Dynamic Chiropractic – May 24, 1991, Vol. 09, Issue 11


By Stanley Greenfield, RHU
Back in December 1988, Dynamic Chiropractic printed the first article that I titled "Potpourri." In that piece I stated Webster's definition for that word, "a mixture or medley of spices, foods, musical or literary compositions." Most people today who hear that word think about the stuff that you buy in stores and just lay around the house and it smells.
I still hope my potpourri fits Mr. Webster's definition.

Social Security taxes changed for 1990. So what else is new? The wage base has been increased from $48,000 to $51,300. That's not all they changed. They increased the tax rate from 7.51 percent to 7.65 percent, so now the maximum tax paid by an employee is $3,924.45, up from $3,604.80. As you know, employers must match employee contributions. The self-employment rate went from 13.02 percent to 15.30 percent, so the amount paid is now $7,848.90, instead of $6,249.60. "Read my lips." Is there any good news in all of this? There might be if you are self-employed, because now you can deduct one half of the self-employment taxes paid. This will help a little.

The Society for the Right to Die distributes living will forms free for the asking. You can write to them at: 250 West 57th Street, New York, New York, 10107.

Need some advice on how to run your business? You can call the Small Business Administration at 1-800-368-5855. The SBA received over 270,000 calls on that line in 1989. They have information on all sorts of subjects. Give them a call before you run out to pay for the same piece of advice. The price is right.

Do you have teenagers that are driving age? My heart goes out to you. Are there any ways to save on those awful automobile insurance premiums? Believe it or not, there are still a few. Having the teenager listed as an occasional driver instead of the primary driver will save you some dollars. Good grades do pay off when it comes to insurance premiums. Ask your agent to get you the requirements for your company. Driver's education is required in some states and will save you money; if it isn't required have your child take it anyway. When all else fails, you can raise the deductibles on your collision portion of your policy. That is probably a good idea anyway. When is the last time you filed a claim anyway? Now look at the difference in the premiums for higher deductibles. Look at all the money you could have saved. Remember, teenage drivers are hazardous to your mental well-being and your pocketbook.

Have you given my tax-free money market idea a trial run yet? Some of you amaze me. Some of you have followed through with this and are reaping the benefits of lower taxes and "found" money, while the majority of you read this and then go right on complaining about paying taxes and having no money to do the things you want to do. Let's try this approach -- I dare you to try my method for 60 days and see if it saves you taxes and liberates some dollars for you. What have you got to lose? I know what it is, you won't have anything to complain about. Give it a try, I'm sure you will be able to find something else to occupy your thoughts. Don't forget to drop me a line and let me know how it is working for you, both good and bad. All I ask is that you be honest and gentle.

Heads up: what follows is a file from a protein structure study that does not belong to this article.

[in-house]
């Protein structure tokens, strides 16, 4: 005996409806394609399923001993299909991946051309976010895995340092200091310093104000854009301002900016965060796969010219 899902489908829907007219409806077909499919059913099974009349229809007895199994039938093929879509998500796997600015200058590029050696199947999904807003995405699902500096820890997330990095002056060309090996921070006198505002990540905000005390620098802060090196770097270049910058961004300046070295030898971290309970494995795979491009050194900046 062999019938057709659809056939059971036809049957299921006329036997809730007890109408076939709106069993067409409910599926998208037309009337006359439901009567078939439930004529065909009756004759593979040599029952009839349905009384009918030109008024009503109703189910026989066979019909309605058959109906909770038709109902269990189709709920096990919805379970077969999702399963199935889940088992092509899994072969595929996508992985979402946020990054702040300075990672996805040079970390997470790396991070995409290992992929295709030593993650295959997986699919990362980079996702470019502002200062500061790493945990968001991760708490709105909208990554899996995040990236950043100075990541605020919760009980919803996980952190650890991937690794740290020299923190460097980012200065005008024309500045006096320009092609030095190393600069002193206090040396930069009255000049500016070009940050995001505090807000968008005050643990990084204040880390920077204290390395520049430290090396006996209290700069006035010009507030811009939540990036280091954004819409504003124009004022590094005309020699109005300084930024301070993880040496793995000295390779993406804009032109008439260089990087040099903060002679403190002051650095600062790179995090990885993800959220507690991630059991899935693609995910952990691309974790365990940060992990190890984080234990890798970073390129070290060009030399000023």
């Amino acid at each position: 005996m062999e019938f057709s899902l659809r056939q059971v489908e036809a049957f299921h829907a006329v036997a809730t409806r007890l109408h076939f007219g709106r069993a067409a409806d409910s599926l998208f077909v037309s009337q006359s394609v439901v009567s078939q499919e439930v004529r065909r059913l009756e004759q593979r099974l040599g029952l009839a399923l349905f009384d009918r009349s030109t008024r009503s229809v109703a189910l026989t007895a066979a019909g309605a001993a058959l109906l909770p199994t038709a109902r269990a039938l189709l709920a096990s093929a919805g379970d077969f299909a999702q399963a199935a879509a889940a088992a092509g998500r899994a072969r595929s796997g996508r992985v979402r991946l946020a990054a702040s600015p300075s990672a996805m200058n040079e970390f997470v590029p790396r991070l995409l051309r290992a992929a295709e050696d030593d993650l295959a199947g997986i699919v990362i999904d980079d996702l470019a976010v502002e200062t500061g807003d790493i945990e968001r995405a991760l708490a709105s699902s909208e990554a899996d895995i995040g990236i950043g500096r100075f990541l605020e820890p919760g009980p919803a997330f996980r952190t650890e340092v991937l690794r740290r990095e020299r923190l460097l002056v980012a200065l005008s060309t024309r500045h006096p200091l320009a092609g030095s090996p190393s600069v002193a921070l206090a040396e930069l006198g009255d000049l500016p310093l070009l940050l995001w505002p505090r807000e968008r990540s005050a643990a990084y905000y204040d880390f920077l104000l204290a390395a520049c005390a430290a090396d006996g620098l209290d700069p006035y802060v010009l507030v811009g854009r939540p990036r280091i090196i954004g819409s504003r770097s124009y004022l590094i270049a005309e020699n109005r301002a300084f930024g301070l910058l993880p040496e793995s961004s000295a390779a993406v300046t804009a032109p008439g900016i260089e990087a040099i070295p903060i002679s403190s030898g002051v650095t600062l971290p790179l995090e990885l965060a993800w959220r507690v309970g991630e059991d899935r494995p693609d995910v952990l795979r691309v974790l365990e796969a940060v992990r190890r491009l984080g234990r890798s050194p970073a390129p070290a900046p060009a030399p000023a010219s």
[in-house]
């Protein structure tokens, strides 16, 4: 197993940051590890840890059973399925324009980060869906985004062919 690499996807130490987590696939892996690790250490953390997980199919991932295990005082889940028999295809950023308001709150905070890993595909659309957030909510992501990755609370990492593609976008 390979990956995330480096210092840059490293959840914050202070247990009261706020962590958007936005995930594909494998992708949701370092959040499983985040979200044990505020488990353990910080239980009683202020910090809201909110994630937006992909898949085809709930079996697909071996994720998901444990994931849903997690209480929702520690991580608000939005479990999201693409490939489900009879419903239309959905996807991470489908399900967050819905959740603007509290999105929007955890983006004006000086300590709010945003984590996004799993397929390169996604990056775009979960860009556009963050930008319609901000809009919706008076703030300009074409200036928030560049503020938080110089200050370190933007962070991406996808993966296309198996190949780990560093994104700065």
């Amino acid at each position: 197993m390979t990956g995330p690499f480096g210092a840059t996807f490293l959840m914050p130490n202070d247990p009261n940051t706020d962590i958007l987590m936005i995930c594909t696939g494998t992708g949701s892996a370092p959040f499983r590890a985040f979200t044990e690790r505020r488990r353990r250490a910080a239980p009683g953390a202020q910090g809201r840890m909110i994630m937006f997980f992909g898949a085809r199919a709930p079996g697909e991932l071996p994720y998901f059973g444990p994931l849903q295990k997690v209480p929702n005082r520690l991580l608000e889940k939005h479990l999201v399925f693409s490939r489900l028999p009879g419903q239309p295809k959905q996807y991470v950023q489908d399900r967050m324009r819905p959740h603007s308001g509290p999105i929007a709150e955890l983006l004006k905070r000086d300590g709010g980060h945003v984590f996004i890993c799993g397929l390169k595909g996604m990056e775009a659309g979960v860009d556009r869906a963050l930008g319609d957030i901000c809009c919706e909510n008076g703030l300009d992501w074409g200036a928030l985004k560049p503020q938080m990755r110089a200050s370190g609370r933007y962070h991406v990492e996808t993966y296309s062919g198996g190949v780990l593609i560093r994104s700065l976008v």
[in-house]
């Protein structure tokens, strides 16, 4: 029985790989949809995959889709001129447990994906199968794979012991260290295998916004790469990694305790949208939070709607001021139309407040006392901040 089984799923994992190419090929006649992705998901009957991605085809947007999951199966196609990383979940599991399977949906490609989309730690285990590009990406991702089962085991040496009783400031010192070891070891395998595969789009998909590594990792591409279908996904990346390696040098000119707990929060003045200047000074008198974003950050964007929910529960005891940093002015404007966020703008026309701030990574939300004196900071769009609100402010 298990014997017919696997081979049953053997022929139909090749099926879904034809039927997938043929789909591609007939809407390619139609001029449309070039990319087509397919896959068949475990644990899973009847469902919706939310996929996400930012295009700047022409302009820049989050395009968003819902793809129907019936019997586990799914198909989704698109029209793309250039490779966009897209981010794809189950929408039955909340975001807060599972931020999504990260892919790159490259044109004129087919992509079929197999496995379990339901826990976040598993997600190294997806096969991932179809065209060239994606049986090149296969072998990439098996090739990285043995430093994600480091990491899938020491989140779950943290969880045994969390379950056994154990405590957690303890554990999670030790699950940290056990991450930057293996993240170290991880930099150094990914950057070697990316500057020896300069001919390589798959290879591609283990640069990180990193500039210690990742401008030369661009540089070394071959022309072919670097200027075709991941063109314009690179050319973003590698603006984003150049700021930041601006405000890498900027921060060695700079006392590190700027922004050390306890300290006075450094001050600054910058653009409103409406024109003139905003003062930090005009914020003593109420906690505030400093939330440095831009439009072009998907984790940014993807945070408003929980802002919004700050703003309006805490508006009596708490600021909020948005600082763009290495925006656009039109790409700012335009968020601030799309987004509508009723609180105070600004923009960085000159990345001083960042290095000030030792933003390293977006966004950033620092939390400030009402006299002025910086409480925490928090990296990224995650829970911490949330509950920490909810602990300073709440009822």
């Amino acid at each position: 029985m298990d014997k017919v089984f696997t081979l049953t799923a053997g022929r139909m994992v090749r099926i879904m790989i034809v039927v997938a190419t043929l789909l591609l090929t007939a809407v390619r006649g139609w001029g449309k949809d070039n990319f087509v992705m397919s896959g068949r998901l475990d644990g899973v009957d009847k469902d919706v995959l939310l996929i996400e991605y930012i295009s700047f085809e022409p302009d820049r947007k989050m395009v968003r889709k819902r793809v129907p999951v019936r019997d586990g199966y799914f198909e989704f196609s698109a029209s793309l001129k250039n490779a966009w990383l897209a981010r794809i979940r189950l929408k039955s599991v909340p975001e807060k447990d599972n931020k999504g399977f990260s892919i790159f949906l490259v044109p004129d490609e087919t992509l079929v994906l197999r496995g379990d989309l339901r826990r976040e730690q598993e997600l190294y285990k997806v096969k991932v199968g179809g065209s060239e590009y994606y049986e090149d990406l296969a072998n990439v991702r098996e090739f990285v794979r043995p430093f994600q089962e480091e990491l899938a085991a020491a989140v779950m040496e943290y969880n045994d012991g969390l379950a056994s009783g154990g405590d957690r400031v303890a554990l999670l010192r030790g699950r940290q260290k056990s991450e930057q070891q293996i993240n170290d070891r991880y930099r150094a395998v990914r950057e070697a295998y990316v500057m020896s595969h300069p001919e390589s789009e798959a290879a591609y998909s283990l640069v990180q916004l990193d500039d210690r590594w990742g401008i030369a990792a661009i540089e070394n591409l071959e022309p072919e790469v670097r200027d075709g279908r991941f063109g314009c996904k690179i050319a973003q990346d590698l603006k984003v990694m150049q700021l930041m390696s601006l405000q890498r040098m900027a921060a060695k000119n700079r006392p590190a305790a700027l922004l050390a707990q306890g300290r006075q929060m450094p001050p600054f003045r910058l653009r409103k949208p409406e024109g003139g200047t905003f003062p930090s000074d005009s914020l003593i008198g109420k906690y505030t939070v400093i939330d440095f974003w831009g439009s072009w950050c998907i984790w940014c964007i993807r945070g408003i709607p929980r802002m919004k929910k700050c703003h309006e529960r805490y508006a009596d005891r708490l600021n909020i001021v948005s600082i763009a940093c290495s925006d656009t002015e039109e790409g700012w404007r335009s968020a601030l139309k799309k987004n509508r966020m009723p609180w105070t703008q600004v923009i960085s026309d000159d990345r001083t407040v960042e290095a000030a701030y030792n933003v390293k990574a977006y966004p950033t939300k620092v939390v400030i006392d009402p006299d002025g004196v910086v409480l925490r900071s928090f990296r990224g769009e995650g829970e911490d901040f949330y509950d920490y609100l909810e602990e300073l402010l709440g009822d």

If you lost your wallet today, could you remember all those credit card companies to call? You say you have all of your card numbers memorized, and the 800 numbers too. Sure you do. What if your spouse lost his or her wallet. Same thing? Should I even waste my time asking about kids' wallets? I thought so. Isn't it time to follow some very simple Greenfield advice and make a listing of those cards? You say you like to live on the edge? Good luck. Need a copy of what I recommended on how to keep those cards straight? Drop me a line and I'll send that out to you ASAP. By the way, while you are at it make a listing of all those driver's license numbers too.

I know this isn't possible, because I'm sure each and every one of you memorize my articles each month and then store these articles in your safety deposit boxes right next to your mint copies of Mad Magazine and your Nixon-Agnew buttons, but in case you need some follow-up on an idea or you have a question, follow the advice at the bottom of this column and drop me a line. I love to get letters, and it's so nice when it's not one of those sweet love notes from the IRS titled "Final Warning."

Your comments and inquiries may be directed to:

Stanley Greenfield, R.H.U.
7240 Swansong Way
Bethesda, Maryland 20817

Please include a self-addressed, stamped envelope. Thank you.

Click here for previous articles by Stanley Greenfield, RHU.


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